Archive for May, 2011
YATES: “Hangover 2,” the Wolpack is back
This week should be fun as Anna and I take on two comedies squaring off at the box office in “Bridesmaids” and “The Hangover Part II.” When I first saw the trailer for “Bridesmaids,” I turned to my wife and said, “this is the hangover film for women,” so it is apropos the He Said/She Said blog offer a split review of the two films this week. Much like the plot of “The Hangover,” just getting to the movie was a challenge. Although we arrived 20 minutes early, the theater turned us away when the evening showing on opening day sold out. I wasn’t completely shocked as the first film was wildly popular, and the buildup to this film has been sizeable, beginning with an ambiguous teaser featuring the Wolfpack wandering the streets of Bangkok with Jay-Z’s “Reminder” setting the stage. Additional trailers would follow, but it is the short teaser that will be remembered. Thanks Jay-Z, I guess we did need a little reminder.
Phil (Bradley Cooper), Stu (Ed Helms) and Alan (Zach Galifianakis) — or the Wolfpack as Alan lovingly calls the gang — reunite two years after the Vegas incident for Stu’s wedding in Thailand. When the Wolfpack is joined by an outsider — Stu’s soon-to-be brother-in-law Teddy (Mason Lee, son of film director Ang Lee) — Alan takes steps to take Teddy out of the equation. In typical Hangover fashion, Alan’s plan goes awry and the boys find themselves in Bangkok, retracing their steps after a wild night that includes kidnapping a monk, reuniting with Mr. Chow (Ken Jeong), and of course, Stu’s Mike Tyson-inspired face tattoo. With Teddy missing and Stu’s wedding a day away, the group slowly begins piecing the evening together while searching for Teddy in a race against the clock.
The biggest challenge for director Todd Phillips (“Old School”) was to keep the sequel fresh while using the exact same formula. Phillips seems to embrace this by including a grim rooftop scene where Phil has to let his wife know, “It happened again.” Anyone who ever woke up with a terrible hangover trying to piece together events from the previous evening no doubt says to themselves, “I won’t do that again,” until it happens again. And it usually does, typically in the same fashion that it does in Part II — with old friends getting together for a night of fun. While the plot may be formulaic, Phillips manages to make the film somewhat distinct with new locations, situations, and minor characters.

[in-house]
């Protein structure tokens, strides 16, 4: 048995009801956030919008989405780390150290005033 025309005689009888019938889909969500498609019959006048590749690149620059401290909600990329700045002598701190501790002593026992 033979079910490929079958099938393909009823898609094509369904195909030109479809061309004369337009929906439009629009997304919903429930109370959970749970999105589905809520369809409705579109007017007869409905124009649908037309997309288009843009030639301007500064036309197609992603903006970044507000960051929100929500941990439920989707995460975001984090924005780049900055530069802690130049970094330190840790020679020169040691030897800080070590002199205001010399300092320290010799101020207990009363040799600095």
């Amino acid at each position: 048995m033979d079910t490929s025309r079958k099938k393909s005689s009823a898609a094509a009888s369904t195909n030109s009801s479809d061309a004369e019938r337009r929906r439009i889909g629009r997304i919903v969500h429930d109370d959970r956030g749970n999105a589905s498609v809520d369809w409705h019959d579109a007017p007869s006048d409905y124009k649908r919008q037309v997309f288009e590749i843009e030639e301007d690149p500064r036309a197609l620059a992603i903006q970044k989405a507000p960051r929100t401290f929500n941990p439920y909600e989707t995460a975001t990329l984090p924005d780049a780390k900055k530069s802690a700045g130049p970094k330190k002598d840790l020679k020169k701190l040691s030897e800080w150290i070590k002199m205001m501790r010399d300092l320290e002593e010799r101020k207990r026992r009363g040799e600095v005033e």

The cast shines once again, with tremendous chemistry between Cooper, Galifianakis and Helms. Though the exposition is a bit heavy with silliness from Galifianakis, he has his moments with a repeated mispronunciation of Thailand (thigh-land) and constant quoting of mundane Thailand statistics researched in preparation for the trip. He also utters what could be the line of the movie with, “I wish monkeys could Skype.” Helms’ off-screen musical prowess shines while summing up the trip with an improv version of Billy Joel’s “Allentown.” Helms also utters the classic one-liner, “All I wanted was a bachelor brunch!”
The film’s soundtrack provides just as much fun as the plot. Midway through the film I asked myself when Phillips would work in the 80’s one-hit wonder “One Night in Bangkok” (look it up, kids). He makes the audience wait for it, but it finally arrives in a most spectacular fashion. Music fans will also love the Billy Joel motif throughout the film. Who else could provide the musical backdrop for the Wolfpack? Also keep an ear open for a Ska Rangers cover of A Flock of Seagull’s “I Ran” and a muzak version of Jim Croce’s “Time in a Bottle.”
Critics have been pretty harsh in their reviews of “The Hangover Part II.” They are complaining that the film is a carbon copy of the original. I argue that while some films break new ground artistically and some go as far as to create a sub-genre, sometimes a film exists solely for entertainment and laughs. That’s exactly what “The Hangover Part II” is, and given the fact that the first film was the highest grossing R-rated comedy ever I say that Phillips was right to give us more of the same. Judging by the $61 million part II took in during its first two days, audiences agree. The Wolpack IS back, and as funny as ever.
WIEGENSTEIN: “Bridesmaids” — funniest movie all year
“Bridesmaids” is a two-hour film. My first thought upon leaving the theater was that I wished it were longer — not due to any of the typical critiques that often implies, but because the world the movie created was one that I’d love to spend more time in. The script, co-written by Annie Mumolo and leading actress Kristen Wiig, creates a lived-in feel to the characters instantly, and that feeling of easy-going comfort remains for the entire runtime.
Oh, and I should probably mention — it’s the funniest movie I’ve seen so far this year.
It’s both a blessing and curse that the critical response to “Bridesmaids” has become wrapped up in its questionable designation as a “chick flick,” typically among the most dismissive insults a film can have thrown its way. Using a comparison such as “The Hangover — WITH GIRLS!” is akin to summarizing a film like “Star Wars” as “Cowboys — IN SPACE!” There are girls, yes, and several hangovers, but “Bridesmaids” is entirely its own film, and it’s a great one.